R J Benjamin interview

RJ Benjamin is an award-winning vocalist, songwriter, music producer, vocal coach, and musical director
To date, RJ has released five studio albums.
Most recently his work includes vocal production for iscathamiya group Thee Legacy, Chantal Stanfield and Sho Madjozi of John Cena fame, as well as headline performance on 2019 Standard Bank Joy of Jazz
RJ also produced the DHL Stormers and Friends Project in March 2020
He is currently a keynote speaker at Music Exchange #MEX20 having spoken to Neil Johnson re the state of radio in SA as well as Wiseman Ngubo the COO of Capasso and music executive Lance Stehr.
Music Exchange 2020 is being held till the end of the month 30 September 2020 on the Ticketpro platform Covid-Zero

We held a rapid fire Chat with RJ last week
Where do you see the industry going post COVID?
I think live streamed performances will be a much larger factor for the foreseeable future, but finding a model that makes it a viable income source will be challenge. The relationship though between an audience and a performer cannot be replaced and no doubt innovations will be made possible for live performance. For now that will clearly be for smaller, exclusive audiences. This is not a bad thing because it will drive up tickets prices to be able to view an artist or band in-person while there is limited seating etc.
What challenges do you see?
I think particularly with music performers, lockdown has brought some awareness with regards to earning passive income. If you exclusively earned your living doing corporates and live shows you have definitely been hit harder during lockdown. Musicians who have released content on radio streaming platforms have still been able to have their music earn them money despite being trapped indoors. Session musicians have been able to claim money for sessions they played on through SAMPRA. Radio has been a constant in South Africa and so if you had a catalogue of music or new music spinning on SA radio you most likely earned some royalty income. I think lockdown has forced some awarness on the need to be diverse and make sure as artist you have multiple income streams.

What does music mean to you?
I live my life through music. It drives me everyday because I am always looking for something in the world and in my life to inspire the next creation.
What is the most enjoyable aspect of your work?
Pulling a new creation out of thin air and taking that idea from nothing to a complete piece of art.
Your heroes?
Prince and Stevie Wonder is top of the list. Almost all other music I listen branches out from these two artists.
Which living person do you admire most and why?
This probably changes daily but consistently the answer would be my mom. She’s a cancer survivor, she endured a lot of pain with regards to how my dad eventually lost his life almost 20 years ago. She’s small of stature but stronger than anyone else I’ve met in my life.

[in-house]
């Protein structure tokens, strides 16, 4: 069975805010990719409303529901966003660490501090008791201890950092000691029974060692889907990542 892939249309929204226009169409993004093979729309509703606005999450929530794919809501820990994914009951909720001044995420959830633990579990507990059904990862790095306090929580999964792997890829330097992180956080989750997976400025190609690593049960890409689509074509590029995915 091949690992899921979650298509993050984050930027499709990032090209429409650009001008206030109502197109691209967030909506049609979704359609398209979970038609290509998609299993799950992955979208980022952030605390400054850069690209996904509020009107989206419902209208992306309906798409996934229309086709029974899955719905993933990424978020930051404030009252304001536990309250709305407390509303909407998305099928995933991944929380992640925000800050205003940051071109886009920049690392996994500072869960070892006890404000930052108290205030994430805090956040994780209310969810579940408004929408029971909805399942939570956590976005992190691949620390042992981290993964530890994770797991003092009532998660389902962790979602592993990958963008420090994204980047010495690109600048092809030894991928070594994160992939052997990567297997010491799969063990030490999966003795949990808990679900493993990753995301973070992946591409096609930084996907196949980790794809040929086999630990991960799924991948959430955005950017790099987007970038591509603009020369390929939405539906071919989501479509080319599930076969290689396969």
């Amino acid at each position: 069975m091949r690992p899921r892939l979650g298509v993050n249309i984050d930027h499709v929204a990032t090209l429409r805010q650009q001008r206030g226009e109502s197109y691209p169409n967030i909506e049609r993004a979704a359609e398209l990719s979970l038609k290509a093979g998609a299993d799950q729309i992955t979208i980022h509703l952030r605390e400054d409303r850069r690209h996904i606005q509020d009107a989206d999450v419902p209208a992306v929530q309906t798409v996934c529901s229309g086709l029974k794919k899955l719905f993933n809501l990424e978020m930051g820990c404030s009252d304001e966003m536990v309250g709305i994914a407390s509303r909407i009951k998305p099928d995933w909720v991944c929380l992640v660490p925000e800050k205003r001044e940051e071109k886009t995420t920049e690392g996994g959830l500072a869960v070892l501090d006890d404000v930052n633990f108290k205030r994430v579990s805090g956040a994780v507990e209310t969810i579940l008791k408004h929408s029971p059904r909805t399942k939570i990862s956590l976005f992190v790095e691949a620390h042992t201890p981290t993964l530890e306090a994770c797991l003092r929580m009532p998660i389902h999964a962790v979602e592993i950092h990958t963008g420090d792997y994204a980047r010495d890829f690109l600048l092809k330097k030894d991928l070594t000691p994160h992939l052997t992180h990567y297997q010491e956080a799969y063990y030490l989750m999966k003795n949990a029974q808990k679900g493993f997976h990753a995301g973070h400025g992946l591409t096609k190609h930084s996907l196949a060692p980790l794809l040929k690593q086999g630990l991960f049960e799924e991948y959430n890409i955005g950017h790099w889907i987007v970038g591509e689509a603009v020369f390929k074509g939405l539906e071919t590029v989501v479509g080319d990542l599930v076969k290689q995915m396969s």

Dream gig to do?
The Montreux Jazz Festival.
What makes you stand out?
I’m actually a bit of introvert and try to avoid standing out. I’ve lived by a few rules in my career, try to create timeless music, try to create honest music, try to focus on my musical strengths and let all of that speak for me.
If you were not a musician what would you do?
I would not exist.
5 Favorite SA albums of all time?
Hanging Gardens Of Beatenberg by Beatenberg
Burn Out by Sipho” Hotstix” Mabuse
Desire by Nakhane Touré
House Of Exile by Lucky Dube
Zandisile by Simphiwe Dana
Greatest Movie Ever Made?
2001 A Space Odyssey
What song changed your life?
Man In The Mirror by Michael Jackson
Who do you love?
A lot of people, but I probably hate more people than I love.
What is your favorite word?
Inderdaad, Afrikaans word for indeed.
Your greatest achievement?
Surviving almost 20 years in the music industry and following my passion.
What do you complain about most often?
What is your fear?
Dying without seeing my child grow up.
Happiness is?
Seeing my daughter’s happiness on a daily basis.
On stage I tend to?
Talk a lot of shit!
The best life lesson you have been taught?
Never stop writing.
Do you get worked up whilst watching a sports game on TV?
Of course, I’m tennis mad. A huge Roger Federer fan and obviously his struggles with Nadal and Djokovic have caused me much pain. Also being constantly into thinking The Proteas could wine World Cup has caused much pain.
Where would you like to be right now?
Despite the lockdown, I’m actually very happy with being exactly where I am.
Do you do charity work and if you do –what do you do?
My greatest passion is trying to do skills transfer with underprivileged artists. I do that wherever I can. In the recent past this has been through Music Exchange and the programs they connect me to in the Western and Eastern Cape.
Wishes and dreams?
I wish The Proteas would sort out their shit. I dream of creating a piece of music that actually creates a change in the world. I’ve had my fair share of tries and I’m still trying.

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